Our Response to Coronavirus (COVID-19)

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Page Format Last Updated: Sunday, September 19th, 2021
NOTE: All information on the Ohio COVID-19 Statistics Dashboard is updated by the Ohio Department of Health daily.
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Free COVID-19 Tests are available.Licking Memorial Health Systems offers free at-home COVID-19 testing kits to any individual who wishes to be tested for COVID-19, regardless of symptoms. The kits are available for pick up at 131 McMillen Drive in Newark, seven days a week, from 12:00 Noon to 4:00 p.m.

Church Members / Attendees with COVID-19

*As of Sunday, September 19th, 2021 at 3:30 PM.

Individuals Positive with COVID-19
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Households with at least 1 individual with COVID-19
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  • Newark FWB ChurchOperations
  • Symptoms of COVID-19
  • What if you have been exposed?
  • What to do if you are sick?

For all Previous Issued Statements: Click Here.

Current COVID-19 Response Protocol Statement:

Watch for Symptoms

People with COVID-19 have had a wide range of symptoms reported – ranging from mild symptoms to severe illness. Symptoms may appear 2-14 days after exposure to the virus. Anyone can have mild to severe symptoms. People with these symptoms may have COVID-19:

  • Fever or chills
  • Cough
  • Shortness of breath or difficulty breathing
  • Fatigue
  • Muscle or body aches
  • Headache
  • New loss of taste or smell
  • Sore throat
  • Congestion or runny nose
  • Nausea or vomiting
  • Diarrhea

This list does not include all possible symptoms. CDC will continue to update this list as we learn more about COVID-19. Older adults and people who have severe underlying medical conditions like heart or lung disease or diabetes seem to be at higher risk for developing more serious complications from COVID-19 illness.

When to Seek Emergency Medical Attention

Look for emergency warning signs* for COVID-19. If someone is showing any of these signs, seek emergency medical care immediately:

  • Trouble breathing
  • Persistent pain or pressure in the chest
  • New confusion
  • Inability to wake or stay awake
  • Pale, gray, or blue-colored skin, lips, or nail beds, depending on skin tone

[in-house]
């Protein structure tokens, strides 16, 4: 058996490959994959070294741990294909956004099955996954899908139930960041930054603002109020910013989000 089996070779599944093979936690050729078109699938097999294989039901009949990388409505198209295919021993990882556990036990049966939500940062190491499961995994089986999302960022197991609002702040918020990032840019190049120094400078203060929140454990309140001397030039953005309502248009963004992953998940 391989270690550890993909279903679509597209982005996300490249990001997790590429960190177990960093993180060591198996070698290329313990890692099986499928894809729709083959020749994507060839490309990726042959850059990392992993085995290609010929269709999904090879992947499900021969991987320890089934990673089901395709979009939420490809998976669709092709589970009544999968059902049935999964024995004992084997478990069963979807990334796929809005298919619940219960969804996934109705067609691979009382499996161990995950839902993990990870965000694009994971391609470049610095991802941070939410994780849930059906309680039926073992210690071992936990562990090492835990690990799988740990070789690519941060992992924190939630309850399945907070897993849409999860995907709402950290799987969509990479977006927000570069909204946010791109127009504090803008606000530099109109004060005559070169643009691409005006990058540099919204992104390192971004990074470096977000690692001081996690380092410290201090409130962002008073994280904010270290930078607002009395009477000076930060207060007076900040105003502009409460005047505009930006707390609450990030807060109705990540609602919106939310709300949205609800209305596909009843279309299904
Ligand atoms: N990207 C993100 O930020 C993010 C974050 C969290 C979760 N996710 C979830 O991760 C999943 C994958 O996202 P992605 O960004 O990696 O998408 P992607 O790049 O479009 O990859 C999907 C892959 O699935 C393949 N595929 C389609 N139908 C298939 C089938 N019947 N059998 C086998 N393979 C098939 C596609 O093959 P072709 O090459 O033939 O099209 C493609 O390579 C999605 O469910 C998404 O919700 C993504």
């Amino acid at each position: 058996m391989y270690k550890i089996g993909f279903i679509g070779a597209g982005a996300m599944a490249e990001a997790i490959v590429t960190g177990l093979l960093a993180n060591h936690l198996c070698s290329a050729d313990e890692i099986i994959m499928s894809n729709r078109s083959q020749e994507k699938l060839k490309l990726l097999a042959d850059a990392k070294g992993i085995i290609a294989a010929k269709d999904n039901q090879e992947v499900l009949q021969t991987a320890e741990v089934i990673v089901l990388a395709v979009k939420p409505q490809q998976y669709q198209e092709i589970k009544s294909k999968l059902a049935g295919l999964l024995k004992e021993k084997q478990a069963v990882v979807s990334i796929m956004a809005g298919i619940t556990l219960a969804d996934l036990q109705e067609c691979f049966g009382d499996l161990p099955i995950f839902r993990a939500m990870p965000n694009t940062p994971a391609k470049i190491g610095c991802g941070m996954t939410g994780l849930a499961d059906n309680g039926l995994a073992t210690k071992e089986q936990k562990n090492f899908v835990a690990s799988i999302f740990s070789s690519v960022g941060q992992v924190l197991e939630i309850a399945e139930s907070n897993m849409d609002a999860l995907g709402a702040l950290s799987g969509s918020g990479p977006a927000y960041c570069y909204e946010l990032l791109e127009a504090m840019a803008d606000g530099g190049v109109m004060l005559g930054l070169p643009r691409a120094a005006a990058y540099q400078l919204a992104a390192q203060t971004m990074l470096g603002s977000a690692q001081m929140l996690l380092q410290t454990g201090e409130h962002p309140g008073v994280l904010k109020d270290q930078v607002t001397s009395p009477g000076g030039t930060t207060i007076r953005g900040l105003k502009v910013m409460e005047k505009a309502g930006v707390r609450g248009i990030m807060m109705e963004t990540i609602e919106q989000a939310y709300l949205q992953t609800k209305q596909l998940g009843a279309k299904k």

*This list is not all possible symptoms. Please call your medical provider for any other symptoms that are severe or concerning to you.

Call 911 or call ahead to your local emergency facility: Notify the operator that you are seeking care for someone who has or may have COVID-19.

 

Quarantine

Quarantine if you have been in close contact (within 6 feet of someone for a cumulative total of 15 minutes or more over a 24-hour period) with someone who has COVID-19, unless you have been fully vaccinated. People who are fully vaccinated do NOT need to quarantine after contact with someone who had COVID-19 unless they have symptoms. However, fully vaccinated people should get tested 3-5 days after their exposure, even if they don’t have symptoms and wear a mask indoors in public for 14 days following exposure or until their test result is negative.

What to do

  • Stay home for 14 days after your last contact with a person who has COVID-19.
  • Watch for fever (100.4◦F), cough, shortness of breath, or other symptoms of COVID-19.
  • If possible, stay away from people you live with, especially people who are at higher risk for getting very sick from COVID-19.

After quarantine

  • Watch for symptoms until 14 days after exposure.
  • If you have symptoms, immediately self-isolate and contact your local public health authority or healthcare provider.

You may be able to shorten your quarantine

Your local public health authorities make the final decisions about how long quarantine should last, based on local conditions and needs. Follow the recommendations of your local public health department if you need to quarantine. Options they will consider include stopping quarantine

  • After day 10 without testing
  • After day 7 after receiving a negative test result (test must occur on day 5 or later)

 

Isolation

Isolation is used to separate people infected with COVID-19 from those who are not infected.

People who are in isolation should stay home until it’s safe for them to be around others. At home, anyone sick or infected should separate from others, stay in a specific “sick room” or area, and use a separate bathroom (if available).

What to do

  • Monitor your symptoms. If you have an emergency warning sign (including trouble breathing), seek emergency medical care immediately.
  • Stay in a separate room from other household members, if possible.
  • Use a separate bathroom, if possible.
  • Avoid contact with other members of the household and pets.